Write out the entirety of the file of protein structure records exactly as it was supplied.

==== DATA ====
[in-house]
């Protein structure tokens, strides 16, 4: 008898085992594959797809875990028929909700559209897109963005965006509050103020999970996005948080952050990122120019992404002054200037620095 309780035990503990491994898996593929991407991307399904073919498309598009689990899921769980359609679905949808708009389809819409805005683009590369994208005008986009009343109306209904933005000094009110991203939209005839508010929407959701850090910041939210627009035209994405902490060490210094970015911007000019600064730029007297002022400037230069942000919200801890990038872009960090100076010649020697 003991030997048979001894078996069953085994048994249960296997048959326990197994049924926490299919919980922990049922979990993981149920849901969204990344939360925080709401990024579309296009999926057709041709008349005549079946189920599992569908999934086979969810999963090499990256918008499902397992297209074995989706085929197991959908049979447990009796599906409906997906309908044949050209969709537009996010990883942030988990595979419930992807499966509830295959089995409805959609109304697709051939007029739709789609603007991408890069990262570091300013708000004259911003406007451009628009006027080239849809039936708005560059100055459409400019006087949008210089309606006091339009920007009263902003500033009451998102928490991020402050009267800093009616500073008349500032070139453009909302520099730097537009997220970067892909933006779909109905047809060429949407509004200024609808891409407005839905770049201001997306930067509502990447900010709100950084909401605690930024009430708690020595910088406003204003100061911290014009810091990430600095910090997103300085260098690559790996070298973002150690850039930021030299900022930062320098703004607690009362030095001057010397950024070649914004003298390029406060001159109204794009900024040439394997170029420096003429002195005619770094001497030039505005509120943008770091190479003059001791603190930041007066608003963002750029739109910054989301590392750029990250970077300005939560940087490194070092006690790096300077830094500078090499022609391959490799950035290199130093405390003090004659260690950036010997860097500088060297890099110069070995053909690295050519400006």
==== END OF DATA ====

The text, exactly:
[in-house]
């Protein structure tokens, strides 16, 4: 008898085992594959797809875990028929909700559209897109963005965006509050103020999970996005948080952050990122120019992404002054200037620095 309780035990503990491994898996593929991407991307399904073919498309598009689990899921769980359609679905949808708009389809819409805005683009590369994208005008986009009343109306209904933005000094009110991203939209005839508010929407959701850090910041939210627009035209994405902490060490210094970015911007000019600064730029007297002022400037230069942000919200801890990038872009960090100076010649020697 003991030997048979001894078996069953085994048994249960296997048959326990197994049924926490299919919980922990049922979990993981149920849901969204990344939360925080709401990024579309296009999926057709041709008349005549079946189920599992569908999934086979969810999963090499990256918008499902397992297209074995989706085929197991959908049979447990009796599906409906997906309908044949050209969709537009996010990883942030988990595979419930992807499966509830295959089995409805959609109304697709051939007029739709789609603007991408890069990262570091300013708000004259911003406007451009628009006027080239849809039936708005560059100055459409400019006087949008210089309606006091339009920007009263902003500033009451998102928490991020402050009267800093009616500073008349500032070139453009909302520099730097537009997220970067892909933006779909109905047809060429949407509004200024609808891409407005839905770049201001997306930067509502990447900010709100950084909401605690930024009430708690020595910088406003204003100061911290014009810091990430600095910090997103300085260098690559790996070298973002150690850039930021030299900022930062320098703004607690009362030095001057010397950024070649914004003298390029406060001159109204794009900024040439394997170029420096003429002195005619770094001497030039505005509120943008770091190479003059001791603190930041007066608003963002750029739109910054989301590392750029990250970077300005939560940087490194070092006690790096300077830094500078090499022609391959490799950035290199130093405390003090004659260690950036010997860097500088060297890099110069070995053909690295050519400006």